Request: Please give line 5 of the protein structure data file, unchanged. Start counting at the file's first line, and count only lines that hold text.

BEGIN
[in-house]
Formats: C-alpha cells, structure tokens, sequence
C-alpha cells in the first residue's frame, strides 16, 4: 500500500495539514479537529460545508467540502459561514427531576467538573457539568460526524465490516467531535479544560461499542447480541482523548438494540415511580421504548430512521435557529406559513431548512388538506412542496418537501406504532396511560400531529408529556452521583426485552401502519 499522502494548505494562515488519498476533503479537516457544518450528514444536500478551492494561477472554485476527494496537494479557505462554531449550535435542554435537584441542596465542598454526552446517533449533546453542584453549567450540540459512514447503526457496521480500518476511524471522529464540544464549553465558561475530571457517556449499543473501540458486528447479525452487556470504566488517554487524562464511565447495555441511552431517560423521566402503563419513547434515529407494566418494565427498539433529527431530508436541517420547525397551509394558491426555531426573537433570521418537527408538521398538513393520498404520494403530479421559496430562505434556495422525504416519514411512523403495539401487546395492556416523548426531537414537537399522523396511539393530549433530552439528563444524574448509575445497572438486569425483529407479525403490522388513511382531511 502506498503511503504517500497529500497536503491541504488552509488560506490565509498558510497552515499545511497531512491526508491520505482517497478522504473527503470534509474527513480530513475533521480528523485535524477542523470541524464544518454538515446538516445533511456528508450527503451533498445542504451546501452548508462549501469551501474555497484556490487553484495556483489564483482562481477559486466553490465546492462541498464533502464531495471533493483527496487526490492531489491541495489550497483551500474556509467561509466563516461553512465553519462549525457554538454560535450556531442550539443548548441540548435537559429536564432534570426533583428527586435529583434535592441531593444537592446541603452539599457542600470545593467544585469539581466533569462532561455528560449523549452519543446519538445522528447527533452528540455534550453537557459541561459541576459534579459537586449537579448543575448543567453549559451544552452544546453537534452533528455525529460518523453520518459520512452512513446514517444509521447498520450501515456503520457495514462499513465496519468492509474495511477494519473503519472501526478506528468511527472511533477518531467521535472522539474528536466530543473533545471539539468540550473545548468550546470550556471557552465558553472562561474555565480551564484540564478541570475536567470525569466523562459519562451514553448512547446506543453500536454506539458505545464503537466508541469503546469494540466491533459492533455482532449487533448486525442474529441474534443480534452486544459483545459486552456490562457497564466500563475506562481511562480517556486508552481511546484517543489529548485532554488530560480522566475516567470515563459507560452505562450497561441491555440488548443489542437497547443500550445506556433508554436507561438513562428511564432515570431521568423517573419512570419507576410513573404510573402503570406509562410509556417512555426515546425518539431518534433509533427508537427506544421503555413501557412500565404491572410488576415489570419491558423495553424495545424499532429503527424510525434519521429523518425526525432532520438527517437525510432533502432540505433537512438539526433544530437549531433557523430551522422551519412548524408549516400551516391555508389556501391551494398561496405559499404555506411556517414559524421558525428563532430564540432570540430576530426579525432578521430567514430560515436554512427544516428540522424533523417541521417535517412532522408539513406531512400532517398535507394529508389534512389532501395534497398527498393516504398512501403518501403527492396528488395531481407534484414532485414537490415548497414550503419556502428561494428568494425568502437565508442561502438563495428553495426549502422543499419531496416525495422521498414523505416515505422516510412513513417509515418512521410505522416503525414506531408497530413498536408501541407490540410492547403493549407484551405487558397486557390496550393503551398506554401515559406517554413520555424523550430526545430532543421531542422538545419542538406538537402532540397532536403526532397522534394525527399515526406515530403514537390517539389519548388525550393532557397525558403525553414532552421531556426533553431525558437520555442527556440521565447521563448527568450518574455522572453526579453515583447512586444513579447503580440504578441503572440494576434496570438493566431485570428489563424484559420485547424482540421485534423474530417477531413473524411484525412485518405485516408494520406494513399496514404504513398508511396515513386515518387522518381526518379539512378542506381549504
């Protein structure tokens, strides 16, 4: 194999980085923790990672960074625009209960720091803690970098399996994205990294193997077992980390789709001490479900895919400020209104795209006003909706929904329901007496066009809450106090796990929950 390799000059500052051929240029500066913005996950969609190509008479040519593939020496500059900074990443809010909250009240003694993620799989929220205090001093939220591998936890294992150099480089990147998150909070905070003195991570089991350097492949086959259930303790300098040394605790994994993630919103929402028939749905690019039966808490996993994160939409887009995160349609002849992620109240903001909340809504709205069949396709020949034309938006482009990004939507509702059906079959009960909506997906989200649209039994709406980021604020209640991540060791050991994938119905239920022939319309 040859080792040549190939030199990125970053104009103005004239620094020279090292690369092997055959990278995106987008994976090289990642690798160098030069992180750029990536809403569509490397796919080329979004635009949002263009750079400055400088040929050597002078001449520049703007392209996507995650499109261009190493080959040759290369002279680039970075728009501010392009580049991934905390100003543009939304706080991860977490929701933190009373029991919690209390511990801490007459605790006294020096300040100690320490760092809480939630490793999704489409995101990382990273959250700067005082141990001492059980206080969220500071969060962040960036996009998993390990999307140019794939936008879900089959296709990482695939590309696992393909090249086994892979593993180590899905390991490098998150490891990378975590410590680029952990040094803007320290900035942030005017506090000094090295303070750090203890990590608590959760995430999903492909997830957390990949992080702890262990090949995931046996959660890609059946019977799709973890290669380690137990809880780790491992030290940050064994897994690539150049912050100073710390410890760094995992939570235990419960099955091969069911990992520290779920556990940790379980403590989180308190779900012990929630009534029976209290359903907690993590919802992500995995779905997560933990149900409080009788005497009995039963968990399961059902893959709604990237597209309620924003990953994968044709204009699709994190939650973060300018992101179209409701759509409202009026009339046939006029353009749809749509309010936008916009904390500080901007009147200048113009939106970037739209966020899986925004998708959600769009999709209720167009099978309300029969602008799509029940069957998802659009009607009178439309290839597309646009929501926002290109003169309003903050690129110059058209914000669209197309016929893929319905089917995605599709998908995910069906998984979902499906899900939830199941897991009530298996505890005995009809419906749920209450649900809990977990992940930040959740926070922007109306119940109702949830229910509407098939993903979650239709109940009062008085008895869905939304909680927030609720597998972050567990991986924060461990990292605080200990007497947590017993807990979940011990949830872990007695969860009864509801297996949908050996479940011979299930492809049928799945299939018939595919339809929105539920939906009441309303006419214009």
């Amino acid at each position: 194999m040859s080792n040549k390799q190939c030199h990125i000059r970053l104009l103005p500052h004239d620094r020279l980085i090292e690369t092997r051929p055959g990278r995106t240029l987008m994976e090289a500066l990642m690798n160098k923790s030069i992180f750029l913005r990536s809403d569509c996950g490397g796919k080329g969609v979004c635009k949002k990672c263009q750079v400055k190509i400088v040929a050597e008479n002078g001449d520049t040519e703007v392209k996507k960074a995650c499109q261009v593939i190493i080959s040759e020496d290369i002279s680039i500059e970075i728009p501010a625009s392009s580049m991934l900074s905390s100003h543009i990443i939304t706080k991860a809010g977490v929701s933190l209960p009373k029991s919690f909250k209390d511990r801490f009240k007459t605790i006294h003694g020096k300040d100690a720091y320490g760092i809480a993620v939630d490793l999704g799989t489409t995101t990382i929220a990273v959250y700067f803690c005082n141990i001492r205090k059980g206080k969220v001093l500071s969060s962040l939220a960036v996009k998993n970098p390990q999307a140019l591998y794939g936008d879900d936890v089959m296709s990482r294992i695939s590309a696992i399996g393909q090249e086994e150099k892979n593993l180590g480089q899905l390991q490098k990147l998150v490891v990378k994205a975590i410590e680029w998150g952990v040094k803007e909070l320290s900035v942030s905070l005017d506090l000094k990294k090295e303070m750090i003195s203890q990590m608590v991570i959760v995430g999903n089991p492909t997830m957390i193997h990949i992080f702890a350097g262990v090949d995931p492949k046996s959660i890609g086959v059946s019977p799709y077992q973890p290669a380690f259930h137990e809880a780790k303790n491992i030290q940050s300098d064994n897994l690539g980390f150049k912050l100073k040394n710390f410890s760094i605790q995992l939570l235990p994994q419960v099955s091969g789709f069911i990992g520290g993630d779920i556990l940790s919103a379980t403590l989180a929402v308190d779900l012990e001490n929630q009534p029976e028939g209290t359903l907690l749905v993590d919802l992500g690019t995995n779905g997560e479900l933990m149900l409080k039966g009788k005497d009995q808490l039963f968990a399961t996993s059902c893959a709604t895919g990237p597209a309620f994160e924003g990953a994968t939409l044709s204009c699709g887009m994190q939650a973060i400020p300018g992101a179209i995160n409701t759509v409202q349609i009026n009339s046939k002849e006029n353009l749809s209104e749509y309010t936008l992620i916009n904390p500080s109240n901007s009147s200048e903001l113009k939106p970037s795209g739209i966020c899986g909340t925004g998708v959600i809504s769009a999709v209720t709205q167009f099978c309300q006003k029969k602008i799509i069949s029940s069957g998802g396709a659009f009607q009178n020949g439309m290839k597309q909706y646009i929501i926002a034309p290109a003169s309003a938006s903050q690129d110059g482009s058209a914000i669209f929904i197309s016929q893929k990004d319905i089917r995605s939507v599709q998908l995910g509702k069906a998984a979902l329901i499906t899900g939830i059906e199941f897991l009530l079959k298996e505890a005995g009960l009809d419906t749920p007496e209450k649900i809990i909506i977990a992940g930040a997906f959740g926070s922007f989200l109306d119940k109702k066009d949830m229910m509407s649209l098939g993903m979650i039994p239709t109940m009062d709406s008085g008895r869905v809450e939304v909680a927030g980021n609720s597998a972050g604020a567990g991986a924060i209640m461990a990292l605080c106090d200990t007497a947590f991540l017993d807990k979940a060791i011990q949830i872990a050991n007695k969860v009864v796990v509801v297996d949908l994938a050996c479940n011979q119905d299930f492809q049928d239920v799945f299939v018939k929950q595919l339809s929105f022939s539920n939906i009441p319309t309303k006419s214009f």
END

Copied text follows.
């Amino acid at each position: 194999m040859s080792n040549k390799q190939c030199h990125i000059r970053l104009l103005p500052h004239d620094r020279l980085i090292e690369t092997r051929p055959g990278r995106t240029l987008m994976e090289a500066l990642m690798n160098k923790s030069i992180f750029l913005r990536s809403d569509c996950g490397g796919k080329g969609v979004c635009k949002k990672c263009q750079v400055k190509i400088v040929a050597e008479n002078g001449d520049t040519e703007v392209k996507k960074a995650c499109q261009v593939i190493i080959s040759e020496d290369i002279s680039i500059e970075i728009p501010a625009s392009s580049m991934l900074s905390s100003h543009i990443i939304t706080k991860a809010g977490v929701s933190l209960p009373k029991s919690f909250k209390d511990r801490f009240k007459t605790i006294h003694g020096k300040d100690a720091y320490g760092i809480a993620v939630d490793l999704g799989t489409t995101t990382i929220a990273v959250y700067f803690c005082n141990i001492r205090k059980g206080k969220v001093l500071s969060s962040l939220a960036v996009k998993n970098p390990q999307a140019l591998y794939g936008d879900d936890v089959m296709s990482r294992i695939s590309a696992i399996g393909q090249e086994e150099k892979n593993l180590g480089q899905l390991q490098k990147l998150v490891v990378k994205a975590i410590e680029w998150g952990v040094k803007e909070l320290s900035v942030s905070l005017d506090l000094k990294k090295e303070m750090i003195s203890q990590m608590v991570i959760v995430g999903n089991p492909t997830m957390i193997h990949i992080f702890a350097g262990v090949d995931p492949k046996s959660i890609g086959v059946s019977p799709y077992q973890p290669a380690f259930h137990e809880a780790k303790n491992i030290q940050s300098d064994n897994l690539g980390f150049k912050l100073k040394n710390f410890s760094i605790q995992l939570l235990p994994q419960v099955s091969g789709f069911i990992g520290g993630d779920i556990l940790s919103a379980t403590l989180a929402v308190d779900l012990e001490n929630q009534p029976e028939g209290t359903l907690l749905v993590d919802l992500g690019t995995n779905g997560e479900l933990m149900l409080k039966g009788k005497d009995q808490l039963f968990a399961t996993s059902c893959a709604t895919g990237p597209a309620f994160e924003g990953a994968t939409l044709s204009c699709g887009m994190q939650a973060i400020p300018g992101a179209i995160n409701t759509v409202q349609i009026n009339s046939k002849e006029n353009l749809s209104e749509y309010t936008l992620i916009n904390p500080s109240n901007s009147s200048e903001l113009k939106p970037s795209g739209i966020c899986g909340t925004g998708v959600i809504s769009a999709v209720t709205q167009f099978c309300q006003k029969k602008i799509i069949s029940s069957g998802g396709a659009f009607q009178n020949g439309m290839k597309q909706y646009i929501i926002a034309p290109a003169s309003a938006s903050q690129d110059g482009s058209a914000i669209f929904i197309s016929q893929k990004d319905i089917r995605s939507v599709q998908l995910g509702k069906a998984a979902l329901i499906t899900g939830i059906e199941f897991l009530l079959k298996e505890a005995g009960l009809d419906t749920p007496e209450k649900i809990i909506i977990a992940g930040a997906f959740g926070s922007f989200l109306d119940k109702k066009d949830m229910m509407s649209l098939g993903m979650i039994p239709t109940m009062d709406s008085g008895r869905v809450e939304v909680a927030g980021n609720s597998a972050g604020a567990g991986a924060i209640m461990a990292l605080c106090d200990t007497a947590f991540l017993d807990k979940a060791i011990q949830i872990a050991n007695k969860v009864v796990v509801v297996d949908l994938a050996c479940n011979q119905d299930f492809q049928d239920v799945f299939v018939k929950q595919l339809s929105f022939s539920n939906i009441p319309t309303k006419s214009f």